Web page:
By Kim Robson
Artificial food coloring can be found in nearly all processed foods today. Food dyes are any colorant, pigment, or solid that imparts color to food. The most common artificial colorings still in use today, including Blue No. 1, Yellow No. 5, and Red No. 3, were approved by the Food & Drug Administration (FDA) in 1931. Artificial food dyes were originally developed from coal tar, just as aspirin was, but now are derived from petroleum products.
The FDA has been watching artificial food dyes carefully for over a hundred years. Some early dyes were not just toxic, but sometimes also were used to mask filth or rot. Many children fell ill in 1950 after eating Halloween candy containing Orange No. 1 dye, and it was banned by the FDA after more rigorous testing found it was indeed toxic. The agency banned Red No. 2 in 1976 when it was suspected to cause cancer. It was then replaced by Red No. 40, still commonly in use today.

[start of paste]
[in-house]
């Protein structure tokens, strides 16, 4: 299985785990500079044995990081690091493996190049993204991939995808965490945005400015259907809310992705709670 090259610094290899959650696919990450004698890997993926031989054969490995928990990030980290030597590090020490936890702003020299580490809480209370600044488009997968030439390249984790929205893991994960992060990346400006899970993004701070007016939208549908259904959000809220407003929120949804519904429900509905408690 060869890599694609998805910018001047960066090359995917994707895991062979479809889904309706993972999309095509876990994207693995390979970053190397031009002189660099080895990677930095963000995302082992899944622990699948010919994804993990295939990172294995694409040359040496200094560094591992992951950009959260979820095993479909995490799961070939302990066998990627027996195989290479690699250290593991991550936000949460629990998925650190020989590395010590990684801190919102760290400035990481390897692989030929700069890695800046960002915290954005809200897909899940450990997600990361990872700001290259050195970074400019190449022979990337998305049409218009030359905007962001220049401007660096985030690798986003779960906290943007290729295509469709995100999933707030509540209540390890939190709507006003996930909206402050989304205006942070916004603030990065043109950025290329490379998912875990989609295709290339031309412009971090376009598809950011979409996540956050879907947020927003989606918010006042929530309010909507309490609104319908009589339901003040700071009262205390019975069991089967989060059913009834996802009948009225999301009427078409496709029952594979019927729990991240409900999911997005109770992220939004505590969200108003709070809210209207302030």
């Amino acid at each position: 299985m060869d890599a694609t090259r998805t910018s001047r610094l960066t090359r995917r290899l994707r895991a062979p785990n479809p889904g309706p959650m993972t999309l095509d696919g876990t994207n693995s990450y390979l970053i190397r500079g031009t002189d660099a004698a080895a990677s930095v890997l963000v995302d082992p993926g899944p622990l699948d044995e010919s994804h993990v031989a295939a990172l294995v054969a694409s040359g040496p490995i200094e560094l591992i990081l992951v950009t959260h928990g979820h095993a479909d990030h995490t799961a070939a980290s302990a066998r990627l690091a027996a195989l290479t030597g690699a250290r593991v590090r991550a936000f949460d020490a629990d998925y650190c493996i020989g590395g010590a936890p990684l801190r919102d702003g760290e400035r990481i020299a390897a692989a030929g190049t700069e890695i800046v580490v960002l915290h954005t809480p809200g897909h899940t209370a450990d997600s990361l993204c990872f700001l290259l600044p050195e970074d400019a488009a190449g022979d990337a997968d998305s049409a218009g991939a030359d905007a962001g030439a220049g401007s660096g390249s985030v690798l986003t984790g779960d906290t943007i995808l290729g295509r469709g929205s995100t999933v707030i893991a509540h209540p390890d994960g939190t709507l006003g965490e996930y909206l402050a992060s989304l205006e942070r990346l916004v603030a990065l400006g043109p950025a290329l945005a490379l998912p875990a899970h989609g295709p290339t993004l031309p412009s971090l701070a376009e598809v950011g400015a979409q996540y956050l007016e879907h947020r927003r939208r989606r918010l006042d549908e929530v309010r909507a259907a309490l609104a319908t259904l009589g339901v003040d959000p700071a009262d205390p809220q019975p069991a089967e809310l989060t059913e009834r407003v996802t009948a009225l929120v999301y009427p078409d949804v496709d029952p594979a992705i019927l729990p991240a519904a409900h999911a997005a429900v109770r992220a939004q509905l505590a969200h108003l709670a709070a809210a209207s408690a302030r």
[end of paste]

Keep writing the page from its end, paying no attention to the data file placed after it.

Food dyes must be identified in the required ingredient list on all food packaging. The following is a list of the seven FDA-approved dyes allowed for use in food in the United States:
Limited use only:
The following dyes are BANNED and should NEVER appear in U.S. food:
Hate the thought of chemical dyes in your kids’ food? In response to a growing demand for natural food dyes, a number are being commercially produced. Some examples include the following:
In March, the FDA held hearings to investigate whether there is enough evidence linking artificial food dyes to ADHD and hyperactivity in children to indicate a need for warnings on labels. Longtime critics were allowed to speak about their concerns before the two-day panel, concerns which have persisted since the 1970s.
Not surprisingly, the FDA determined there was not enough evidence to warrant any new warning labels. But they did call for a panel of experts to further review the evidence and advise possible future policy changes. If artificial food dyes affect only a small fraction of the population, there may be few changes, which undoubtedly would be met with harsh resistance from food manufacturers.
In the meantime, if you’re the parent of small children or anyone who is particularly sensitive to or concerned about chemicals, then watch those food labels. I’ve seen a growing number of products, such as Ben & Jerry’s ice cream, using no artificial dyes at all. Their strawberry ice cream is such a lovely pale pink shade; it’s hard to imagine why we ever thought we needed to make food eye-poppingly Technicolor bright for it to be interesting.